The program-building efforts you don’t see

Much is made, each recruiting season, out of signatures from far off places.

At Grambling, fans cheered successful forays, for instance, into Florida and California during the ongoing signing period. GSU has also had notable successes in Alabama and Texas.

But it’s just as important to win at home for GSU, positioned as it is amongst the talent-rich environs of Louisiana prep football.

This isn’t an easy proposition, with behemoth LSU (winners of two BCS titles since 2003) looming over most recruiting battles. The state boasts an impressive cast of FBS programs (including Independence Bowl champion Louisiana Tech), another SWAC foe in Southern, and a plethora of fellow FCS options who call the Southland Conference home, as well.

Third-year coach Rod Broadway and Co. took a grass-roots approach during his first recruiting season back in 2008, fanning out over the state to visit every high school coach that they could find. (Remember, he was hired on the eve of National Signing Day that year, so 2007’s class was primarily secured by remaining assistants from Melvin Spears’ staff.) Grambling’s coaches returned to as many Louisiana schools as was possible for the 2009 campaign, even after shuddering budget cuts.

“We got to most of them,” Broadway told me. “They should know our coaches, and our coaches should know them.”

Their attention to home-grown talent is starting to pay off. GSU signed two-star recruitCedric Goins of Richwood, La.; and All-Staters like Northside linebacker Jacarde Carter, Tioga wide receiver Elon Grinstead, Woodlawn defensive back Jordell McCoy and Richwood offensive lineman Andre Sanford.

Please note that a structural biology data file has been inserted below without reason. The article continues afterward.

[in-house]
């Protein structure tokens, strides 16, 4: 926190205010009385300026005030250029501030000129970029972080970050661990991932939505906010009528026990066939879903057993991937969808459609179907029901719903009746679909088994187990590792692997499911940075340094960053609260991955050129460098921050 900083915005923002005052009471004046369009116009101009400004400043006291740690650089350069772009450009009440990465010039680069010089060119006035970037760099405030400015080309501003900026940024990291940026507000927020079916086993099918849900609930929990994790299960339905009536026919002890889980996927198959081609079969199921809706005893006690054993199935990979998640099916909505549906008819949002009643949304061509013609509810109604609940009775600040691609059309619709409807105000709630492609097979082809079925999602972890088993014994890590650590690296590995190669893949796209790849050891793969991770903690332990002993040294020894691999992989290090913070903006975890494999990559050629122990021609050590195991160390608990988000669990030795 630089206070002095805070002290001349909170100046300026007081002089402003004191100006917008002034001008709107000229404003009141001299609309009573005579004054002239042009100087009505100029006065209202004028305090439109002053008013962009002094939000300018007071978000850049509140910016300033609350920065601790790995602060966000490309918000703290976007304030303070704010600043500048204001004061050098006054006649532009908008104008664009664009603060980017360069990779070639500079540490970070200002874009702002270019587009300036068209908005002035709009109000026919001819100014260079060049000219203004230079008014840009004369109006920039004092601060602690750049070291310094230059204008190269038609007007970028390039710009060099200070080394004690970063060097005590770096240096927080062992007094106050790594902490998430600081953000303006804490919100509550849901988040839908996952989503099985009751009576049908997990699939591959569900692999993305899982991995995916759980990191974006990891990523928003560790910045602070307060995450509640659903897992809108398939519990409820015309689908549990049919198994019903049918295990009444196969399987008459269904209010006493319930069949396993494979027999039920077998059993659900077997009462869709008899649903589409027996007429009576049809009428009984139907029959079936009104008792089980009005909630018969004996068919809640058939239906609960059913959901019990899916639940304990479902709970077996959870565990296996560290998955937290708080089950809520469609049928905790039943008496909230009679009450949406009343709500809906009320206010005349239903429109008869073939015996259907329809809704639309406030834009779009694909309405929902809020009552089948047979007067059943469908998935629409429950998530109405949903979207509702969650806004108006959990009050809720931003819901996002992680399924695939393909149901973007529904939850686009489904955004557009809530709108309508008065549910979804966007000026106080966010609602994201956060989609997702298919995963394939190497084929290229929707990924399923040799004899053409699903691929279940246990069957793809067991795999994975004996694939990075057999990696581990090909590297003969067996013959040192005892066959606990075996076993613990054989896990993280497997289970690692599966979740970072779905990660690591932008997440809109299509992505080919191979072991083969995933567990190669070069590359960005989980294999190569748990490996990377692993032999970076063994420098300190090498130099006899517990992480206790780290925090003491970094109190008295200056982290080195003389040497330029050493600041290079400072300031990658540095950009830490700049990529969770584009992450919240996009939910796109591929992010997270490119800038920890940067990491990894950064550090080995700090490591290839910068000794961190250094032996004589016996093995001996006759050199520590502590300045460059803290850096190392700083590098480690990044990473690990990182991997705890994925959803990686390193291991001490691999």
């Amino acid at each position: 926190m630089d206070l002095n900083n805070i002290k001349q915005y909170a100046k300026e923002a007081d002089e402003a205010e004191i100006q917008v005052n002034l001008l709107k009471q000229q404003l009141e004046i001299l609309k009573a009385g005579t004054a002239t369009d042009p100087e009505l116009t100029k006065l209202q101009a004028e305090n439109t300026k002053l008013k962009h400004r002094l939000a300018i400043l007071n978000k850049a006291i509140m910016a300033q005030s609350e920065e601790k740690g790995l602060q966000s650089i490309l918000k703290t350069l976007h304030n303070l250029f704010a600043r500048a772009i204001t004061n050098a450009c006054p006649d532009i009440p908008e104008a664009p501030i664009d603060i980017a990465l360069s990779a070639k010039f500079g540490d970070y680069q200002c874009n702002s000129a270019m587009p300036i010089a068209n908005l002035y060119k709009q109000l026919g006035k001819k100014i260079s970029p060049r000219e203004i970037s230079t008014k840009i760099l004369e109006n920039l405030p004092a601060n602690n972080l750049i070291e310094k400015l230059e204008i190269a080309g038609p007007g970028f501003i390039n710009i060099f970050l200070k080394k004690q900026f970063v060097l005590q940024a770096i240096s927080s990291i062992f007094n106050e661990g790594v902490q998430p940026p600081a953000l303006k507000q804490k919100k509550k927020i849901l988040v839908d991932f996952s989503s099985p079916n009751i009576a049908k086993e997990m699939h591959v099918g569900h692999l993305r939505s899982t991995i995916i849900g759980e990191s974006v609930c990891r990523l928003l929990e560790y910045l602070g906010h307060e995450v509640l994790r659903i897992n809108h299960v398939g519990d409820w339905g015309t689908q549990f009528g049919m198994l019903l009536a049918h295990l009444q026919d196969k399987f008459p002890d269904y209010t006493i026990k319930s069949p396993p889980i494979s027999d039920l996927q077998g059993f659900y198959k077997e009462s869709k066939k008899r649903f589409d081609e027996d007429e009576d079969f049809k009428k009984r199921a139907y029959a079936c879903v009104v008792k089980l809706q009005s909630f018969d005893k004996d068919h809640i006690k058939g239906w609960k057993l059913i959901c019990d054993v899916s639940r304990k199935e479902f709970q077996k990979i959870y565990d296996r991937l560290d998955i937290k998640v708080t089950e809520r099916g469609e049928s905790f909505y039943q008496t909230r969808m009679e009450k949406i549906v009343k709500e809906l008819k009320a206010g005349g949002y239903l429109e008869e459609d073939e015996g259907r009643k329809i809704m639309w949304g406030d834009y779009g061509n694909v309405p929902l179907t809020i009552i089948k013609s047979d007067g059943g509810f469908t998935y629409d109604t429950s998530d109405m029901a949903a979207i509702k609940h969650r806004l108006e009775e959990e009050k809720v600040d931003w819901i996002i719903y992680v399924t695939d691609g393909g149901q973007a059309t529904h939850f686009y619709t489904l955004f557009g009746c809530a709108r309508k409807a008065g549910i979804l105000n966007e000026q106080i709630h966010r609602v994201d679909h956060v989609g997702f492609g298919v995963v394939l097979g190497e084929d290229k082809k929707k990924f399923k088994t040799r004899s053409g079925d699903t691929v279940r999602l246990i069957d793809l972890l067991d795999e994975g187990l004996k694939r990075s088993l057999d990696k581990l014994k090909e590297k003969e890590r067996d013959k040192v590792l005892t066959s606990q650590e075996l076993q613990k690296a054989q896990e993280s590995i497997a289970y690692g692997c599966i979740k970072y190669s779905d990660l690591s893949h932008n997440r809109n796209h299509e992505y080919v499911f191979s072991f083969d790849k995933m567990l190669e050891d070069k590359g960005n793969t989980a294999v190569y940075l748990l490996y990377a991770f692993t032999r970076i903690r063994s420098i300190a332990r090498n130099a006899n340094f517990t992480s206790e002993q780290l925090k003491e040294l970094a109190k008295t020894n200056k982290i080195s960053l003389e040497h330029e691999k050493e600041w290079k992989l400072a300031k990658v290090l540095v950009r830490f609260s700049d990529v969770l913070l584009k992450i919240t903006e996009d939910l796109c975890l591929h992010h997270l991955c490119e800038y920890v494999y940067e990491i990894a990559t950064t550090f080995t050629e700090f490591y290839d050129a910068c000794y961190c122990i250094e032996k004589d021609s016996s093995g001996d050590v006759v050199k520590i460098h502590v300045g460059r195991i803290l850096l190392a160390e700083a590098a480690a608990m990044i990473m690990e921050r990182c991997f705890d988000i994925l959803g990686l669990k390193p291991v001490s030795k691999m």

Not that some didn’t get away.

“I’m smart enough to know that when we are going up against LSU, we are not going to win those wars,” Broadway said. “But this state has a lot of good athletes, and plays good football. We want to make sure we get the good Louisiana kids.”

Perhaps even more important, the coaches also picked up a series of perhaps overlooked prospects whom they predict will become big contributors — a key element in recruiting at this level. That includes Arcadia athlete Ledavius Perry — who could be a very special player.

“Evaluation is where you make your money,” Broadway adds, using a favorite line. “You have to do a good job of evaluation the guys you’re looking at.”

In all, Grambling has signed at least eight from the Bayou State so far, and is expected to enter spring practice on the first Monday in March with 23 returning players who call Louisiana home — including starting quarterback Greg Dillon of Bogalusa.

This kind of success starts by knocking on a lot of doors — signalling that the program isn’t just about following the hot-hand recruit, so much as building trust. It’s how you find a Greg Dillon, this overlooked gem who sparked Grambling’s magical 2008 run.

Nobody hears about these un-flashy, program-building moments by Broadway. But several high school coaches have told me that they’ve played a key role in securing commitments, and then signatures from kids. That in turn opens the door for future recruiting efforts.

It’s another way this staff has quietly sustained the Grambling legend, and an important one.


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